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Strauch, Dora; Brockmann, Walter / Satan came to Eden
(1936)

Chapter II: The new life begins,   pp. 18-33


Page 31

 
                   The New     Life Begins                   31 
we should never recross the broad six-hundred miles of ocean that 
lay between our island and the mainland. As we moved out of the 
little harbor and watched it receding slowly from our sight, we 
felt a oneness with each other which we had never felt before, and 
if we thought about the past at all, then it was with an utter 
absence of regret, and with a feeling of deep happiness and grati- 
tude to the fate which had permitted us to approach our goal at 
last. 
  Floreana was the third island called at by the Manuel y Cobos 
upon her round, before proceeding on a fishing-trip during which 
she would put in at other islands and then return to San Cristobal. 
Captain Bruuns suggested that we put our cargo ashore at Post 
Office Bay, as Floreana's best harbor was called, and visit the 
remainder of the archipelago as his guests. We accepted this invi- 
tation gladly, and so our first landing on our island of good hope 
was very temporary and hurried. 
  A copious leakage of motor-oil in the hold had ruined all our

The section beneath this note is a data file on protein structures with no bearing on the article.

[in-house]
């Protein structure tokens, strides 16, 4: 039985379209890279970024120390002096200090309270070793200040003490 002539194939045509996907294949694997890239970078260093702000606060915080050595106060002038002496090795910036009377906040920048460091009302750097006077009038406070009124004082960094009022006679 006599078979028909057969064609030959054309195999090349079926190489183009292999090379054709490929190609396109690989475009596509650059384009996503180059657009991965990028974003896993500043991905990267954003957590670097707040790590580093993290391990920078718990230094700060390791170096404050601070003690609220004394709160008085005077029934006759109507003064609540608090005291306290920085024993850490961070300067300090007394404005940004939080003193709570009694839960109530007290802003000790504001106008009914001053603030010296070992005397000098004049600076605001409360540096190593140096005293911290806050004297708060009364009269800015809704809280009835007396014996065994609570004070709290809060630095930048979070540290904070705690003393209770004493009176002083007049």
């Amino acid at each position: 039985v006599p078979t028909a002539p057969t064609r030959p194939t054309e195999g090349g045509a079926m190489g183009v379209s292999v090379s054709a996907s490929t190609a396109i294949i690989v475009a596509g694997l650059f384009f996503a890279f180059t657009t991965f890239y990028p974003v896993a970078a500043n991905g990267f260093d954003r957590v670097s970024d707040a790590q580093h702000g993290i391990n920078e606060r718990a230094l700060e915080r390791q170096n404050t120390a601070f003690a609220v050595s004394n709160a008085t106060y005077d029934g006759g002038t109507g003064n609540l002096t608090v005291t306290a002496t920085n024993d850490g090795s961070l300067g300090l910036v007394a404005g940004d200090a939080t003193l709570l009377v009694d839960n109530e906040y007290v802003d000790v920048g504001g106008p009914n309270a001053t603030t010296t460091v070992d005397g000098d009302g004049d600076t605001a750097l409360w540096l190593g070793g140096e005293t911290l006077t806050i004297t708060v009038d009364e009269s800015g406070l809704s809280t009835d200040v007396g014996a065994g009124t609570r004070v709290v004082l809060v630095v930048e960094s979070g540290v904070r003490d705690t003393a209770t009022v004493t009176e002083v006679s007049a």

books and writing paper, all the bedclothes and at least one box 
of clothes. What this accident was to cost us later in labor and 
annoyance I mercifully did not know as we unloaded crates and 
cases, inspecting them superficially as we did so. 
  Former Norwegian settlers had built a solid house at Post Office 
beach and here their successor, referred to by the captain, had his 
abode. There were traces of a chicken coop of considerable size; 
a stone wall, almost a yard high, surrounded the house and there 
were also water-tanks for the storing of rain-water during the 
brief weeks when the island was not completely parched. There was 
even unmistakable evidence of a tennis and a croquet ground, 
though these had probably not been used for many a long year. 
An atmosphere of extreme desolation enfolded this scene, and was 
increased by the almost completely dried-up, lifeless vegetation 
round about it. It was impossible not to think, with a qualm of fear, 
of all the disappointed hopes of our predecessors on this island, 
who probably had come there with confidence no less than ours 
that they would be able to make their lives according to their 
hearts' desire. 
  There was another person on the island, an Indio lad of four- 


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